I always have a hard time sleeping on vacation.  I don’t know if it’s the change in bed or the change in atmosphere.  Something just seems to prevent me getting a good night’s sleep.  Today was no exception.  I woke up around 5:45 because of the sunlight pouring into the room “like butterscotch” as Joni Mitchell would say.  I was excited because at least I would see the sunrise over the Atlantic.  Look, it’s not like I go looking for these things but when they happen in my presence I try to make the most of them.  I’ve seen the sunrise before but there is something really awe-inspiring watching it come up over the ocean.  It truly gives one a sense of the majesty of God.  I stepped outside onto the balcony.  And I immediately realized that Mr. Golden Sun was already over Mr. Horizon by a few degrees.  Damn.  I missed it.  No worries though.  I opened my laptop, went to Youtube, and entered “sunrise ocean corolla nc”.  Within moments I was watching what I had just missed – time-lapsed, no less!  Saved me the trouble of waiting through the whole boring thing.  Then I went upstairs to the kitchen for my black coffee, then downstairs to the driveway to jump rope for a half-hour.

In 2006 there was no going to Youtube to watch a sunrise.  I mean, I think there was a Youtube then but it wasn’t a part of everyday life as it is now and there wasn’t nearly as much content.  There also was no “black” coffee.  Until four years ago I used to give my dad a coronary every morning when I’d pour cream and sugar into my morning Joe.  “Why not drink it like a man?” he’d ask me.  “Dad, I’m 37 years-old.  You shut up because I am a MAN!”  I likely never said those words but if I did I likely said them like the guy from that episode of Law & Order called “American Jihad”.  Yeah, you’d have to have seen it I guess.  In 2006 there certainly was no jumping rope for this guy.  I think at the time I fancied myself being “in shape”.  I also fancied myself having great flexibility despite already having had my spine fused five years earlier.  I did not care what I ate (which included nothing that wasn’t meat).  If you had asked me to pick up a rope and jump over it for 30 minutes I would have accepted the challenge and then promptly died.  Times change.  People change.  The sun still comes up.  Man always desires to better himself.  And Dad will always be right.  I still can’t imagine why I ever put anything into my coffee.

One more thing that wasn’t a thing in 2006 was you, son.  And yet, this morning after I did all of my ridiculousness I walked into your room, shook you from your sleep as only a dad of an 11 year-old young man can, and said loudly “WAKE UP!!!  It’s time for fun!”  See the thing is I didn’t care if you slept.  I wanted your company.  I love hanging out with you and my waking hours are kind of boring if you’re not a part of them.  You grumbled.  I jumped on the bed.  You muttered something about hating life.  I pulled the covers off.  It was great fun.  And where did we go from there?  Well, since you share my DNA I’ve often planned our time together based on what I want to do.  The thought is that if I enjoy it, you will too.  And if you don’t we’ll blame your mom.  In short order you were dressed and we were off on a morning walk.  The Dunkin’ Donuts is only a mile away and I was craving something more than black coffee.  Figured you’d like a donut and we could enjoy some father-son time together.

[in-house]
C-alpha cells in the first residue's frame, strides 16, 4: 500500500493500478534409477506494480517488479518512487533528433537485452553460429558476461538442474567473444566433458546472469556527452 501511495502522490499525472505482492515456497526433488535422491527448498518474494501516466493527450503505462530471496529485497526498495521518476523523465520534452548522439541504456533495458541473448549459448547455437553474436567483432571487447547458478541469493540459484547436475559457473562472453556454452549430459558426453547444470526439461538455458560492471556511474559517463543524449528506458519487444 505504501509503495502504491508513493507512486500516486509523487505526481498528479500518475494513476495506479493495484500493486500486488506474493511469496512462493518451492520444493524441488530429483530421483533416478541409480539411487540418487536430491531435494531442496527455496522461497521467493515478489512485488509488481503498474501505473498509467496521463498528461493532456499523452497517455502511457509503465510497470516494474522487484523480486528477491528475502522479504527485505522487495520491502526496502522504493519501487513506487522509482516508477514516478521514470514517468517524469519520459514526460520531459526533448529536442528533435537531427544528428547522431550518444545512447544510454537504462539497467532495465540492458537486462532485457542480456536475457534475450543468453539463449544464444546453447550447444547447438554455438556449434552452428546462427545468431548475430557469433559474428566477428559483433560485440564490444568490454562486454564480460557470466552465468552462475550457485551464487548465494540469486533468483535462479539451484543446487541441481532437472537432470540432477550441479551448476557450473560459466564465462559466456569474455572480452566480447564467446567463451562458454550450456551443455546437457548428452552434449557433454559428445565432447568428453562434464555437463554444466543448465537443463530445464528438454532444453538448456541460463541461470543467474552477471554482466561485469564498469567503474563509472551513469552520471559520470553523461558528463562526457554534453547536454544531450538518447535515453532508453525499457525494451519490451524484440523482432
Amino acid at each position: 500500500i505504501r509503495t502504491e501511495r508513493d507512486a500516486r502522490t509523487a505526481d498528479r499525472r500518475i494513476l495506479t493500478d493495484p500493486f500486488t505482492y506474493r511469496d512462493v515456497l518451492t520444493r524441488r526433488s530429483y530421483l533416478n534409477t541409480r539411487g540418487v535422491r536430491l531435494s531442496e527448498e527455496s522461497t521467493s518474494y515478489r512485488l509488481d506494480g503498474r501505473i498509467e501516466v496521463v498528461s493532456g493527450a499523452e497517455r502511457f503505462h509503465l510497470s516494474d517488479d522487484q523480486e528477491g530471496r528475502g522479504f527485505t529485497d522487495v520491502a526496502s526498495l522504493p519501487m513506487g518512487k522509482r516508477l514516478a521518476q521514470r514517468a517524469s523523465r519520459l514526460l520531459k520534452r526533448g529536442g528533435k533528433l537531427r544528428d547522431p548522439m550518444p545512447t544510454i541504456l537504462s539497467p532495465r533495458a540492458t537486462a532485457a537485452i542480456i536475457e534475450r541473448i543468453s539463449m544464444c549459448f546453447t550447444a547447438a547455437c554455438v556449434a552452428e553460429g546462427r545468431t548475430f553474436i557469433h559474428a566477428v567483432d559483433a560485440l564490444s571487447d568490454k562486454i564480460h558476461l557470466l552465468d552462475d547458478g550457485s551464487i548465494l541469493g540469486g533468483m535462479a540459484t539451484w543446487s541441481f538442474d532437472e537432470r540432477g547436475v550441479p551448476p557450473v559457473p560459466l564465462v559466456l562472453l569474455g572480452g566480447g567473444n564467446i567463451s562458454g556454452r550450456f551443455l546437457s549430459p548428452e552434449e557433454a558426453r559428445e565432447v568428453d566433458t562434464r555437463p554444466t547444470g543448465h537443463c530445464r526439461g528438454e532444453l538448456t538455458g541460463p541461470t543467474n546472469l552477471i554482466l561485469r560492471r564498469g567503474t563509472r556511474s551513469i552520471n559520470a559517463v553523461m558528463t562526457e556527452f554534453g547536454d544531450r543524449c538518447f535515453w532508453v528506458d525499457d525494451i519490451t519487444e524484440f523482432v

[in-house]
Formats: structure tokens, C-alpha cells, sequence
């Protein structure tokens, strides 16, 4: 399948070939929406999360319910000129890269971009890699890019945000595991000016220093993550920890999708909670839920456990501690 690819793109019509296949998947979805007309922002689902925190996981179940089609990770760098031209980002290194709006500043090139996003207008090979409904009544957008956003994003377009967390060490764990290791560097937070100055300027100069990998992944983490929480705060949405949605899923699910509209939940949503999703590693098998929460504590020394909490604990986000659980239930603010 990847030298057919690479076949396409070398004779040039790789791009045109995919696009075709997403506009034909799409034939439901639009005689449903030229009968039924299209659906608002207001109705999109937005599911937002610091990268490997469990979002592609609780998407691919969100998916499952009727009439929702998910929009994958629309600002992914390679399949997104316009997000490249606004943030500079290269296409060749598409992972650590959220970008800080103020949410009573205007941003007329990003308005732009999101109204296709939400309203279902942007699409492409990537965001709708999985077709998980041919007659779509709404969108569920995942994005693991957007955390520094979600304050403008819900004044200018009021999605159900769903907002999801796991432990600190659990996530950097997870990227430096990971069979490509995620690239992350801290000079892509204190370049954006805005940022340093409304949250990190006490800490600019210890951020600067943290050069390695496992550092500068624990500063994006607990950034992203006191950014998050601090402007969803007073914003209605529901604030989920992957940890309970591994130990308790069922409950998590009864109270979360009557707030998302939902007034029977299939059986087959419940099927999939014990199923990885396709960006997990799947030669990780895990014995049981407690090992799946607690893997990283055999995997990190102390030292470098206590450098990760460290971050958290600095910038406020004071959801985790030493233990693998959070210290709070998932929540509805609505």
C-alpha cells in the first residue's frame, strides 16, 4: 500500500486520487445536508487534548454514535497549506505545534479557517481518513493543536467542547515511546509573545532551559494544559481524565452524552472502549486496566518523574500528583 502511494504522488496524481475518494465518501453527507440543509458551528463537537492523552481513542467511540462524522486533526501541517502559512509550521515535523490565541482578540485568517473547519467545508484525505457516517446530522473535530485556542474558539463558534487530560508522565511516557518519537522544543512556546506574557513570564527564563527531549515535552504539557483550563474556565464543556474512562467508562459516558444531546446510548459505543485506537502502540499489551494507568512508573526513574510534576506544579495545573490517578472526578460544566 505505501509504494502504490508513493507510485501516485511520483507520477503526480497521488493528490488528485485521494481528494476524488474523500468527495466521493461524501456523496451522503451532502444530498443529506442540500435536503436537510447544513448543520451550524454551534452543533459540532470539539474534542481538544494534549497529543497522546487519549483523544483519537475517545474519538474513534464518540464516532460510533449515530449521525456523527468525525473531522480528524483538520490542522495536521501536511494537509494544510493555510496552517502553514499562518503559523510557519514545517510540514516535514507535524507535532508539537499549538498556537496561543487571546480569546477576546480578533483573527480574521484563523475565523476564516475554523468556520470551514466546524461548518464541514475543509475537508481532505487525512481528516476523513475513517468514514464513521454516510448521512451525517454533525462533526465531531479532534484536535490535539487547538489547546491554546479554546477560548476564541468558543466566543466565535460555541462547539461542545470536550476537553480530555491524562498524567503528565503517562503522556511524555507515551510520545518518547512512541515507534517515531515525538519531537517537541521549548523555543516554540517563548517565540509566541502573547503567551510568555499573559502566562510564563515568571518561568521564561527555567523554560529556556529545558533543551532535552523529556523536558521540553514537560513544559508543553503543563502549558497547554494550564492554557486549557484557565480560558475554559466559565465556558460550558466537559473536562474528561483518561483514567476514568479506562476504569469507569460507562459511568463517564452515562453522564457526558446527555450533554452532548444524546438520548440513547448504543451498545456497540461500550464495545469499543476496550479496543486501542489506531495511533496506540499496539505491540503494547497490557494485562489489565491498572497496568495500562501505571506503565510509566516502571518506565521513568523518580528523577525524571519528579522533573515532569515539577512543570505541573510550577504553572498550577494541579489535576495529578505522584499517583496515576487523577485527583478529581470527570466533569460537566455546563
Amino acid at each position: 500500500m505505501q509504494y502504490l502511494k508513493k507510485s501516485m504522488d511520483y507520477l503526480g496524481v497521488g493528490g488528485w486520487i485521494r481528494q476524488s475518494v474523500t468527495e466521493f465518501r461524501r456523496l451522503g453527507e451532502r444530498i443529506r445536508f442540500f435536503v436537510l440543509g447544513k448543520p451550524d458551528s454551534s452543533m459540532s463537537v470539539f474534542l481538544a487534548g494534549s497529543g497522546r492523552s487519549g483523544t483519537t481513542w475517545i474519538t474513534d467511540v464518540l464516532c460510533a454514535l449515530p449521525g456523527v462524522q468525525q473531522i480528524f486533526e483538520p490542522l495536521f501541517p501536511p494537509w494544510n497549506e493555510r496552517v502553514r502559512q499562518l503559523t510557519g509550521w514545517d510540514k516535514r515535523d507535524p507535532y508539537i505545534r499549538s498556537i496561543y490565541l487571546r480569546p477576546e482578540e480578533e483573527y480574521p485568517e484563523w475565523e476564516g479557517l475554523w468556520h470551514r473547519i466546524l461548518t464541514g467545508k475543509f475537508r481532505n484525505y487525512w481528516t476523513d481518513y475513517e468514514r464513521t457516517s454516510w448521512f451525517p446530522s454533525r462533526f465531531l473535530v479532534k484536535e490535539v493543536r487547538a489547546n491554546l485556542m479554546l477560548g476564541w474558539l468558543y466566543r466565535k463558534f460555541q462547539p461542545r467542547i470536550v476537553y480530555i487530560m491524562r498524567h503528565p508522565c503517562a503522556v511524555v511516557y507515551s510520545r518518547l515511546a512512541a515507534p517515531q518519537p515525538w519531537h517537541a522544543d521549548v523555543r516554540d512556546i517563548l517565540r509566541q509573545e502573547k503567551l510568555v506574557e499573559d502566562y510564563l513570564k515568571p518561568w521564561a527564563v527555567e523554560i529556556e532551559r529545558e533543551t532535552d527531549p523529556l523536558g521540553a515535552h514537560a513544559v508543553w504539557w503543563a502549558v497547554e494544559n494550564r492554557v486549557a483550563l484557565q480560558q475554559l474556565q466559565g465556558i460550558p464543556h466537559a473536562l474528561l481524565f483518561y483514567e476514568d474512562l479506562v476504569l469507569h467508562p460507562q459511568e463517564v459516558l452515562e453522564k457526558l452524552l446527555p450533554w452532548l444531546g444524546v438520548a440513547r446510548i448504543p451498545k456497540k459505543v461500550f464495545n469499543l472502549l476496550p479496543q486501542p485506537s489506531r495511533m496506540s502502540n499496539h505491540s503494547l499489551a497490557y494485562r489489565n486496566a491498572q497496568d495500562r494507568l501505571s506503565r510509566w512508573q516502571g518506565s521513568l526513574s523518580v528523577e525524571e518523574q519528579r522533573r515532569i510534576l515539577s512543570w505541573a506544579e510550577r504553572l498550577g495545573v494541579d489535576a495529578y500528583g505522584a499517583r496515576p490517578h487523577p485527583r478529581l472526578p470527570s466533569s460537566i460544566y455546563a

What I didn’t count on was your determination to be even less physical at that hour of the morning and on vacation than I was at any hour of the day when I was in my 30’s.  Three blocks from the beach house and you dropped this gem on me: “Dad, when we get there do you think we can Uber back?”

Yes, I did just hear that correctly.

Uber wasn’t a thing in 2006.  And it wasn’t going to be a thing today either.  We got to DD, grabbed our breakfast, and WALKED back to the house.  And you know you’re happy we did because along the way we passed something really neat.  We took a slightly different route and encountered the rather sizable fire/rescue station.  Since the Outer Banks are kind of isolated one might figure that a rescue station would have to be well-equipped to handle any kind of life-threatening emergency.  What neither of us figured was that they would have “it” right out front.  “It” was a concrete pad – but not just any concrete pad.  “It” was a concrete pad with a giant letter “H” painted in an even gianter circle smack in the middle of the pad.

“Look!” we both said in unison.  “A helicopter landing pad!!!”  Like two little boys excited over the dumbest thing we both squeeled with delight at the prospect that a helicopter might swoop in at any point during the day.  We walked a little further.  “Of course, son,” I said, “that would require someone to have to kind of die or something.”  We paused in sadness for a moment.  And then you looked up at me.

“But it would be kind of awesome.”

It would indeed my boy. It would indeed.

For moments of clarity when God allows me grace to compare my life today with my life before kids and to know that it’s so much better now; I am most thankful.

Kids and Their Grandmothers: Another Road Trip – Day 3

*You already know that I started out Day 3 by writing about Day 2. Now I am starting out Day 5 (in a manner of speaking) by writing about Days 3 and 4.